Adelaide McGuinn Cromwell was an accomplished American Sociologist as well as a pioneering scholar of Africa, African America, international relations, and women’s studies. On November 27, 1919, Adelaide was born to a prominent Washington, D.C. family. Her father John Wesley Cromwell Jr. was the first-ever black certified public accountant in Washington, D.C. Her “mothering aunt,” Otelia Cromwell, was the first African American graduate of Smith College in Northampton, Massachusetts. Adelaide’s cousin was the late U.S. Sen. Edward Brooke of Massachusetts who in 1966 became the first African American popularly elected to the U.S. Senate. Her son, Anthony Cromwell Hill, also earned a bachelor’s degree in Sociology.
In 1936, Cromwell graduated from Dunbar High School in Washington, D.C. and four years later she earned a Bachelor of Arts degree in Sociology from Smith College. As a College senior, Cromwell published a paper in the Journal of Heredity that was inspired by her research on the inheritance of piebaldism in three generations in her family. This rare genetic trait can give someone patches of white hair and depigmented skin.
In 1941 Cromwell earned a Master of Arts in Sociology from the University of Pennsylvania and a certificate in social casework from Bryn Mawr College in Pennsylvania in 1946. That same year, Cromwell earned a Ph.D. in Sociology from Harvard’s Radcliffe College. Dr. Cromwell’s research focus was on black leadership. Her dissertation, “A sociological study of Boston’s African-American elites,” was later published as a book titled The Other Brahmins: Boston’s Black Upper Class 1750–1950.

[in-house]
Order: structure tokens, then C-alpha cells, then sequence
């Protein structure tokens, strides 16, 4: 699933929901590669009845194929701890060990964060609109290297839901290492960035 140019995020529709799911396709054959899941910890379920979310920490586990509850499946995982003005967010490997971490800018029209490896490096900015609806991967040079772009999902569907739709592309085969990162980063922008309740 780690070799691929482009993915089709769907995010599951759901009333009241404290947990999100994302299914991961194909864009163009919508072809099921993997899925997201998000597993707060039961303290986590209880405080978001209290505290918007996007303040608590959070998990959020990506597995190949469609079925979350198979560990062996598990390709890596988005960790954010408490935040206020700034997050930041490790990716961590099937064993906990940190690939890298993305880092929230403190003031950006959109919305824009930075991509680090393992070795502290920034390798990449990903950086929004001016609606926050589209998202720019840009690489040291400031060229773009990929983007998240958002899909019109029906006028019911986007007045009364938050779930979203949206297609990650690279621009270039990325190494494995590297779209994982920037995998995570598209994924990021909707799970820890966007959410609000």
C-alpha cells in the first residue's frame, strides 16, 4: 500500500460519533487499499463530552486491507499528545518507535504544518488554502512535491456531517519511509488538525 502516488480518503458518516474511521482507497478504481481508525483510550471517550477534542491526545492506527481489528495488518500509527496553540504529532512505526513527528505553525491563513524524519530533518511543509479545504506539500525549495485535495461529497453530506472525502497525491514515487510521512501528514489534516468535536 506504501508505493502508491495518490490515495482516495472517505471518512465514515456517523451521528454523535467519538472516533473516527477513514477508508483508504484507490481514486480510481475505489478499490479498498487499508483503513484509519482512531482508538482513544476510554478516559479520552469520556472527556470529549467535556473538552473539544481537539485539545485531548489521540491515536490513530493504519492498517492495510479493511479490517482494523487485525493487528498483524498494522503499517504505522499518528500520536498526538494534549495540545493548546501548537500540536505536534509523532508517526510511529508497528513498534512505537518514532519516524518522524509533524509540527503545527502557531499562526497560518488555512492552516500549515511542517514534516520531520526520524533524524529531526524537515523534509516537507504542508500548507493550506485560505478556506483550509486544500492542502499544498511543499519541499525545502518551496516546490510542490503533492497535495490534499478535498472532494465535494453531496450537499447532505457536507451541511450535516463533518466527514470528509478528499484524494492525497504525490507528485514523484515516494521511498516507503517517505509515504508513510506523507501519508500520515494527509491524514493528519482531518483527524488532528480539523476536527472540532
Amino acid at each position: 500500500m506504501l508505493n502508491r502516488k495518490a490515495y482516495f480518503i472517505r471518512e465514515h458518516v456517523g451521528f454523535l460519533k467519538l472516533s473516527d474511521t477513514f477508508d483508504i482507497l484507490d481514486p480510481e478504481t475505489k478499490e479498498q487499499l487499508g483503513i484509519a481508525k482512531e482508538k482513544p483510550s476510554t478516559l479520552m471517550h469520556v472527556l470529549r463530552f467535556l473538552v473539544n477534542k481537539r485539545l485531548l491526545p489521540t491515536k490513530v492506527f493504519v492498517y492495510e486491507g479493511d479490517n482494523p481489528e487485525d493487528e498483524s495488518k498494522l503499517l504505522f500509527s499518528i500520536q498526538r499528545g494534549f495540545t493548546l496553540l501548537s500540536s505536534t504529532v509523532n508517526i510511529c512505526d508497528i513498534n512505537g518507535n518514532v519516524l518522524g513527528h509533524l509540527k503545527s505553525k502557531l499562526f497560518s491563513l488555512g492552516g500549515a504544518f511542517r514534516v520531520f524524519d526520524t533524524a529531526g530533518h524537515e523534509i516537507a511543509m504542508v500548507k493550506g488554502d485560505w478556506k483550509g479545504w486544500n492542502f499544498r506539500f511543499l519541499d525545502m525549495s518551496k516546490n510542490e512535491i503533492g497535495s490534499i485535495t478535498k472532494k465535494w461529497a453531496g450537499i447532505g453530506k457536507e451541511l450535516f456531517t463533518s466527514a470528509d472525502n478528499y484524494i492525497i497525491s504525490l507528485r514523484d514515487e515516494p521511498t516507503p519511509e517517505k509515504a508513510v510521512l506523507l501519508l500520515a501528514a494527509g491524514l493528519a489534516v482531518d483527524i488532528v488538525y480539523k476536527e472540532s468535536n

After graduating from Radcliffe College, Cromwell joined the faculty at Hunter College in New York City as its first African American member. In 1945, she returned to Northampton, Massachusetts, to teach at Smith College as that institution’s first African American faculty member. From 1951 to 1985, Cromwell was a professor of sociology at Boston University and in 1969 she founded the Boston University’s African American Studies program, the country’s second such program and the first to offer a graduate degree in the subject.
In 1960, Dr. Cromwell convened the first conference of West African social workers in Ghana. That same year, she was appointed to assess higher education in what was then called the Belgian Congo. She was the only woman and the only African American on a five-member committee commissioned by the Methodist Church in America. In 1983, Dr. Cromwell convened a conference of African American scholars and policymakers at the University of Liberia in Monrovia.
Professor Cromwell’s professional memberships include the Massachusetts Historical Society, the American Academy of Arts and Sciences, and the Council on Foreign Relations. She is a former member of the Board of Foreign Scholarships and the National Endowment for the Humanities. Additional publications include the books: Unveiled Voices, Unvarnished Memories: The Cromwell Family in Slavery and Segregation, 1672-1972 and An African Victorian Feminist: The Life and Times of Adelaide Smith Casely Hayford, 1868-1960. Cromwell also coauthored Apropos of Africa: Afro-American Leaders and the Romance of Africa. On May 22, 2011, Colby College conferred the honorary degree of Doctor of Laws, honoris causa on Professor Cromwell. Dr. Adelaide McGuinn Cromwell passed away on June 8, 2019 at the age of 99.